OAKLAND — Fan loyalties are what they are and cannot be swayed. But consider this an appeal to any and all neutral parties out there. You must root for the Warriors against the Houston Rockets. It’s no less than a matter of good versus evil.
I’m not talking about morality. While here in the Bay Area we’d love to think of Stephen Curry as a guileless cherub and James Harden as a charlatan, the truth is that we don’t know really know these people. The Rockets may be just as hardworking, just as pleasant in conversation, just as upstanding as your Warriors.
No, I’m talking about aesthetics. The way the Warriors play basketball is good. It’s very, very good. The Rockets? Pure evil.
The Western Conference Finals begin Monday in Houston, and rarely has an NBA playoff series presented such a dramatic contrast in styles. KNBR radio host Tom Tolbert, speaking to his old friend Steve Kerr on Thursday afternoon, halfheartedly suggested that Kerr’s team stands for democracy while the Rockets represent communism. But that’s all wrong. Communism, at least in theory, is about equal distribution. Houston is the opposite of that. Its slogan is not “From each according to his ability, to each according to his needs.” It’s “From each according to his ability, to James Harden.”
Let me throw a few statistics at you. The Warriors led the NBA in assists this season, at 29.3 per game, and in secondary assists — passing to a passer, sometimes called “a hockey assist” — at 4.7 per game. They were fourth in the league in passes per game, at 322.7. The Rockets occupied the other end of the chart. They were tied for 26th in assists (21.5), tied for 29th in secondary assists (2.2) and dead last in passes (253.8).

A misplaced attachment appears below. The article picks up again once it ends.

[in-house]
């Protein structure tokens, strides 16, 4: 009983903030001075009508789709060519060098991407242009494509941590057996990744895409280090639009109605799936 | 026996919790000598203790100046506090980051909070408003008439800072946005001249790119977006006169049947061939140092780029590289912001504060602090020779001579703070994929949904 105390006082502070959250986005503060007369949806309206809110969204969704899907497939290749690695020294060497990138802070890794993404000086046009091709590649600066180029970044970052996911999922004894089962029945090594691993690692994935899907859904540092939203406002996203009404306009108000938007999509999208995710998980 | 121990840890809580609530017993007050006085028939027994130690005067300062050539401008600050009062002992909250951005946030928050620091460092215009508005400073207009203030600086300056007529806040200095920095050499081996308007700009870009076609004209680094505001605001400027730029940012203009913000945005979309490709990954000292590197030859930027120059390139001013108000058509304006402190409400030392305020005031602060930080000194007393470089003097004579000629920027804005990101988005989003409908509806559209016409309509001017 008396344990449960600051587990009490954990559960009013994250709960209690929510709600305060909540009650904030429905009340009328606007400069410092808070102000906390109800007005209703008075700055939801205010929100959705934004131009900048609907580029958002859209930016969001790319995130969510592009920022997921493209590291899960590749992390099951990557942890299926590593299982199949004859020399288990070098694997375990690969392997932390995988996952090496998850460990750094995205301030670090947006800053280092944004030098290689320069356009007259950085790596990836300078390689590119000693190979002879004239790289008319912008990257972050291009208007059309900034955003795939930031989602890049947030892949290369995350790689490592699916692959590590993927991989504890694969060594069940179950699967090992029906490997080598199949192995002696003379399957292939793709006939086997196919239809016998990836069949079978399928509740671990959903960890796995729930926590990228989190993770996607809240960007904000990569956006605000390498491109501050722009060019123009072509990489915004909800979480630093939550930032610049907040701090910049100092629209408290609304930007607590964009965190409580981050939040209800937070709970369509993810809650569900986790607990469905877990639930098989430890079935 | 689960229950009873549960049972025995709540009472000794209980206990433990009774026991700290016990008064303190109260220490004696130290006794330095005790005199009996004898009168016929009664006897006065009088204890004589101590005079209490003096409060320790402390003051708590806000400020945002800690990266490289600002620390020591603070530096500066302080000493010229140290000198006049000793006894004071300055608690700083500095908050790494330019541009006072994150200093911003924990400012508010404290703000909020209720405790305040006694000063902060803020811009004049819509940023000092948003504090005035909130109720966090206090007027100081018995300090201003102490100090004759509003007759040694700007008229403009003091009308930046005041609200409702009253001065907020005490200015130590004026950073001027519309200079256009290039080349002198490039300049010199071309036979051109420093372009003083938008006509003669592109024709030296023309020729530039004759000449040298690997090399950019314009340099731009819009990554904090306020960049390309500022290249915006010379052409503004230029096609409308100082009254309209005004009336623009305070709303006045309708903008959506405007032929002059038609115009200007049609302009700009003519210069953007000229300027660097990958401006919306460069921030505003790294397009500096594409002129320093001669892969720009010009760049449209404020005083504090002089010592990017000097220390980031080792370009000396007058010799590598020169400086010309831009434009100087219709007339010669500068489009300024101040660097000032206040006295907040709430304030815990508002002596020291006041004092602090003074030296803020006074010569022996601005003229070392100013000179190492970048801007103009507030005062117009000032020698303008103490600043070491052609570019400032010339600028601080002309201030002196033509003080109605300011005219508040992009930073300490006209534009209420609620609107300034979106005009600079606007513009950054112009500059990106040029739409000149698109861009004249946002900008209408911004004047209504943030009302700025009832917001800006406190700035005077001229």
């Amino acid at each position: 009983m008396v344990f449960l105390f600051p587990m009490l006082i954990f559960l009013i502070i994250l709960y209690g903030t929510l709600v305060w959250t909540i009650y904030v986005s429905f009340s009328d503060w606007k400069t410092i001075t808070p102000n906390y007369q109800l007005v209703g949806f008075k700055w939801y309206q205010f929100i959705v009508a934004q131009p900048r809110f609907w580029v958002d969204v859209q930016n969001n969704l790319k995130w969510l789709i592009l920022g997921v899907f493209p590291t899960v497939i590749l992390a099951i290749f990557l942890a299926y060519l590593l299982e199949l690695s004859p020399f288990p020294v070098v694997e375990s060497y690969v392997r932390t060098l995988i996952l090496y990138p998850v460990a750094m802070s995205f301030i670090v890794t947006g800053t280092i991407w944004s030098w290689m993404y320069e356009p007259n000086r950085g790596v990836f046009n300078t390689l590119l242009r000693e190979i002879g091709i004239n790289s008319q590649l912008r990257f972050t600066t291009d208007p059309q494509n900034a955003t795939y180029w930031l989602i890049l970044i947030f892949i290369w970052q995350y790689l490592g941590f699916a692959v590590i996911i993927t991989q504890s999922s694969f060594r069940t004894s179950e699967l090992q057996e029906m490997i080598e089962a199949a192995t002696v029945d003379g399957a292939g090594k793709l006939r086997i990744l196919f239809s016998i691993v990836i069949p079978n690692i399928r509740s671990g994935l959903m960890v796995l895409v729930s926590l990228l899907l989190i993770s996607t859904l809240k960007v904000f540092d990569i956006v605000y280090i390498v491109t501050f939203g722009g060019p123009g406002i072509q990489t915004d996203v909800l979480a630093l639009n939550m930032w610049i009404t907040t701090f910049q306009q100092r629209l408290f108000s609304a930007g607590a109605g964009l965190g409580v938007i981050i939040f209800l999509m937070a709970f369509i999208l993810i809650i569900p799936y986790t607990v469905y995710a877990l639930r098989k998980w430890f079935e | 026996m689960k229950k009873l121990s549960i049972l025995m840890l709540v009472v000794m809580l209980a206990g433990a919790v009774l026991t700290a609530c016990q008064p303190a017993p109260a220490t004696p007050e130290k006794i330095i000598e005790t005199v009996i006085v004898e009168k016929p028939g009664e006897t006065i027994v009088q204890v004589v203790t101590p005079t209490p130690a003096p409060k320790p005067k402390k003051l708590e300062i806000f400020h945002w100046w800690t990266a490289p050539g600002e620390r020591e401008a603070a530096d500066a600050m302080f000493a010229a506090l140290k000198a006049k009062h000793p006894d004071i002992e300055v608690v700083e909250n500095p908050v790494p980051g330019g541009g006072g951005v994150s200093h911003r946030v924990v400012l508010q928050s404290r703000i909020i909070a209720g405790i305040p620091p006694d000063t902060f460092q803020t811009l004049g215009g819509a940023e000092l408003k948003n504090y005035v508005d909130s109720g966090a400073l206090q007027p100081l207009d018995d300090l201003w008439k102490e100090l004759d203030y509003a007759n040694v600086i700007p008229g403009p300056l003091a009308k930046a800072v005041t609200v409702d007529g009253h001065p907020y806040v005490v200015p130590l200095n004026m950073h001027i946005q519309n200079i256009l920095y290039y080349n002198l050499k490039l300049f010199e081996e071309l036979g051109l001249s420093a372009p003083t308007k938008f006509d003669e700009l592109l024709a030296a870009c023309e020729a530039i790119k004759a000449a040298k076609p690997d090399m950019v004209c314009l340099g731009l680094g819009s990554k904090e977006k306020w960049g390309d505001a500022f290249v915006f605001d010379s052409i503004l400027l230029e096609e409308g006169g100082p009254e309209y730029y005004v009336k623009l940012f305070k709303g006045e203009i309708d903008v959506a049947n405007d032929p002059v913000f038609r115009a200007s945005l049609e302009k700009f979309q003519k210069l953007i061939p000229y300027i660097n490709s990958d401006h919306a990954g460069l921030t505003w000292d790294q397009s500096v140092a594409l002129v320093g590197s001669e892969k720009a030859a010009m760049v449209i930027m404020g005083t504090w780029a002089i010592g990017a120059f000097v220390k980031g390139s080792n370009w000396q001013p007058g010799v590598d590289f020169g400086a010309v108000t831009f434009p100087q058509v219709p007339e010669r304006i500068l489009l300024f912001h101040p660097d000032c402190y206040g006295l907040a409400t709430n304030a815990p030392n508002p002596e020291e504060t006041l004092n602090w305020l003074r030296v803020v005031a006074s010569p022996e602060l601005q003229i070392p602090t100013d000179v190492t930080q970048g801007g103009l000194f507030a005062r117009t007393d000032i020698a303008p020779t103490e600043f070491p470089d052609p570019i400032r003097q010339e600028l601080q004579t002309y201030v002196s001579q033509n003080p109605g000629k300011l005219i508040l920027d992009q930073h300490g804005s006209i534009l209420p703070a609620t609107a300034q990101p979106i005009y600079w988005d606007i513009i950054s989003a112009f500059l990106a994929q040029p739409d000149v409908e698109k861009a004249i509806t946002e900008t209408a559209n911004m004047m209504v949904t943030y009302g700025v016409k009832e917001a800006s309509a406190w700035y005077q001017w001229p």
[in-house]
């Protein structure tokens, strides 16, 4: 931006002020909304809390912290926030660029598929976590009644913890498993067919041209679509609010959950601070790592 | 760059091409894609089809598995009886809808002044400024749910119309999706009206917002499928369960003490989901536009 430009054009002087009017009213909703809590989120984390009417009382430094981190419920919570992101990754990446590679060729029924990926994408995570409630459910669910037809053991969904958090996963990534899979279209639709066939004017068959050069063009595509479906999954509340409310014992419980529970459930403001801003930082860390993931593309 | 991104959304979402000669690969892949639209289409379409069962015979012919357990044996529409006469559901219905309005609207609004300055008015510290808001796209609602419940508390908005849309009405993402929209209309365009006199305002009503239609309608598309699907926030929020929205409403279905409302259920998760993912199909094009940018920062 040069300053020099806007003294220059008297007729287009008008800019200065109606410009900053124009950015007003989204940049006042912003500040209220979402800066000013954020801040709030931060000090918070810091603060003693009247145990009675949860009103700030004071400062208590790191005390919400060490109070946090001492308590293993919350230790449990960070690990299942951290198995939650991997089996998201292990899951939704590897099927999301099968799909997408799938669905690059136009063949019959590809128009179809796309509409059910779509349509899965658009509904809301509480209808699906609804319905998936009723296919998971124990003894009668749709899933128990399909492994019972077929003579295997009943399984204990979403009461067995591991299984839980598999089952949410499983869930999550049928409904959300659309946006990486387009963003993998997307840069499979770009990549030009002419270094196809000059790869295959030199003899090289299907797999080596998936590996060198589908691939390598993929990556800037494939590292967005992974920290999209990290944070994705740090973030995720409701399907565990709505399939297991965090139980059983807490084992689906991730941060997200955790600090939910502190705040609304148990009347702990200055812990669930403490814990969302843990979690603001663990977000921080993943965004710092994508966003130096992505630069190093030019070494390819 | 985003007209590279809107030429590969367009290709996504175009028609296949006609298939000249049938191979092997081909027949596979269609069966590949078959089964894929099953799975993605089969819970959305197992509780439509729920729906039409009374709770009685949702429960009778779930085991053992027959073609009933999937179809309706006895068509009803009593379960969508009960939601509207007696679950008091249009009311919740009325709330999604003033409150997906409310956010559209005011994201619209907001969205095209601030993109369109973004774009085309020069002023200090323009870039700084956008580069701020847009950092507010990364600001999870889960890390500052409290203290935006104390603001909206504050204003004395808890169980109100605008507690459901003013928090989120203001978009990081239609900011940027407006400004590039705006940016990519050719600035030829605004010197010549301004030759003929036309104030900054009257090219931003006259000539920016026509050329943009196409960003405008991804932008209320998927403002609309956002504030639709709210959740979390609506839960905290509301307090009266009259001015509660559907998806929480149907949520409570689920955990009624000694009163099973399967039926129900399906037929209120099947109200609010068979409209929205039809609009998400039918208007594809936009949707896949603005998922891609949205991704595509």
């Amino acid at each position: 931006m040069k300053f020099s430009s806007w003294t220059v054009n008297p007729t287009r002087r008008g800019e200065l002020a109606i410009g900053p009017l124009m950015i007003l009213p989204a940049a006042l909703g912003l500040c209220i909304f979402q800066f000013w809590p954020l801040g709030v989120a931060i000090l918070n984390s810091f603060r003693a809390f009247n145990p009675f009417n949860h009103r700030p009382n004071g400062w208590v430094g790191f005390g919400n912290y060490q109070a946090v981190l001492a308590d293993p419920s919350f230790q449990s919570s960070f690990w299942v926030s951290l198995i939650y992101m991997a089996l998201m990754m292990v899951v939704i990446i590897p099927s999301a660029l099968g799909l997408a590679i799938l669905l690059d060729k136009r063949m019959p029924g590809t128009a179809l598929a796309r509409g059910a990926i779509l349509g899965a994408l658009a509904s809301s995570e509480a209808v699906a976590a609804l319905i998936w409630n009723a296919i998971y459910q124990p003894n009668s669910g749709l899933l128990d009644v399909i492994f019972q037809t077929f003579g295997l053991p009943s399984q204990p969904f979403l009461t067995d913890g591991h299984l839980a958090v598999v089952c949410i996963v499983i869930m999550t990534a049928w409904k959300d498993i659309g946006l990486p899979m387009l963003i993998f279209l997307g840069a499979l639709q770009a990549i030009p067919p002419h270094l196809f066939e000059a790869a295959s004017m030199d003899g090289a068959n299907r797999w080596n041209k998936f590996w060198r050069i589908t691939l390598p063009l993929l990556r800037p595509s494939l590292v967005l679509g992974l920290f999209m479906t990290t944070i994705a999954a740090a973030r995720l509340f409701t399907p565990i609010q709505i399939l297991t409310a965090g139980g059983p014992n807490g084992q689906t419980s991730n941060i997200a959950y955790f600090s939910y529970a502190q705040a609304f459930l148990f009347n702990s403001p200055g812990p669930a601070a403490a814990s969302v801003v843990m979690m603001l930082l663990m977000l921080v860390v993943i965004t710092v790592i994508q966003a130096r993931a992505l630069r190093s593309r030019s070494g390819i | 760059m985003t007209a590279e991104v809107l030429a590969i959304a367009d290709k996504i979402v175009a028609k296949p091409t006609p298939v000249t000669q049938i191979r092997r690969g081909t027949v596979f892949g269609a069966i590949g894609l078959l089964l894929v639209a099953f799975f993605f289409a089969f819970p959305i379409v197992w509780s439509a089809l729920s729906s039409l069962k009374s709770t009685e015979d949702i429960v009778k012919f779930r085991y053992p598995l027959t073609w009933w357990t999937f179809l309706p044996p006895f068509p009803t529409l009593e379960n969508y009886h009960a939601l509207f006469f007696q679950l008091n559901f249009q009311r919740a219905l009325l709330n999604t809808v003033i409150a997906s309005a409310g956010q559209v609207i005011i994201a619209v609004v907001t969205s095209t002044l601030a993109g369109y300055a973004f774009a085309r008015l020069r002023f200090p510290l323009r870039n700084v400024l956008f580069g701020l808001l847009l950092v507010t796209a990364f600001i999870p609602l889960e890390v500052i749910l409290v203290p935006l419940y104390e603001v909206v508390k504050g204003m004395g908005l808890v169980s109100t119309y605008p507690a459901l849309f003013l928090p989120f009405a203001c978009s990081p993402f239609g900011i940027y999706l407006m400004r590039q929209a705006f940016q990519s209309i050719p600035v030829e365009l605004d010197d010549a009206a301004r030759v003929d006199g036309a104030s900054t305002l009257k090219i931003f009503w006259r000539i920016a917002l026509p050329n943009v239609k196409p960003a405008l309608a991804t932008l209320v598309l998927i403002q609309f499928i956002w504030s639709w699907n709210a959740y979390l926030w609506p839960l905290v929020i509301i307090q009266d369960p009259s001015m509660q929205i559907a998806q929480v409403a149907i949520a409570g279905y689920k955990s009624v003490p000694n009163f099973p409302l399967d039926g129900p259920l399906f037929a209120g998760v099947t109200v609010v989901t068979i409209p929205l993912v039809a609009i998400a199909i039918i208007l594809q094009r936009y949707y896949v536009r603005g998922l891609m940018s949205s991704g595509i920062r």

Not that the Rockets didn’t have their strengths. The NBA tracks all sorts of numbers, including percentage of possessions that ended in isolation plays. The Rockets led the league (and it wasn’t close) at 14.5 percent; the Warriors were 17th at 6.4 percent. Houston ran pick-and-roll plays — the basketball equivalent of elevator music — on 25.9 percent of their possessions (ninth in the NBA). The Warriors were 29th at 15.3 percent.
But these are numbers, and we’re not talking about numbers. We’re talking about beauty. And I’m telling you, Warriors basketball is a bank of fog crashing over the Presidio on an otherwise sunlit day. Rockets hoops are rush hour on the 38-mile-long freeway loop that encircles downtown Houston.
Kerr likes to talk about his guys playing with “joy.” Joy is an internal state, but it has an outward expression on the basketball court. You see it when you watch the Warriors. They sprint every chance they get, and pass the ball as often as it makes sense (and sometimes even when it doesn’t).
These Warriors have drawn comparisons to Michael Jordan’s Bulls teams of the 1990s, largely because Kerr, who played in Chicago, connects the two, and because Golden State broke the Bulls’ record by going 73-9 a couple years ago. But the Warriors’ true NBA forefathers are the Showtime Lakers of the 1980s. They play with a similarly creative and freewheeling style. We’re all used to it by now, but it remains a pleasure.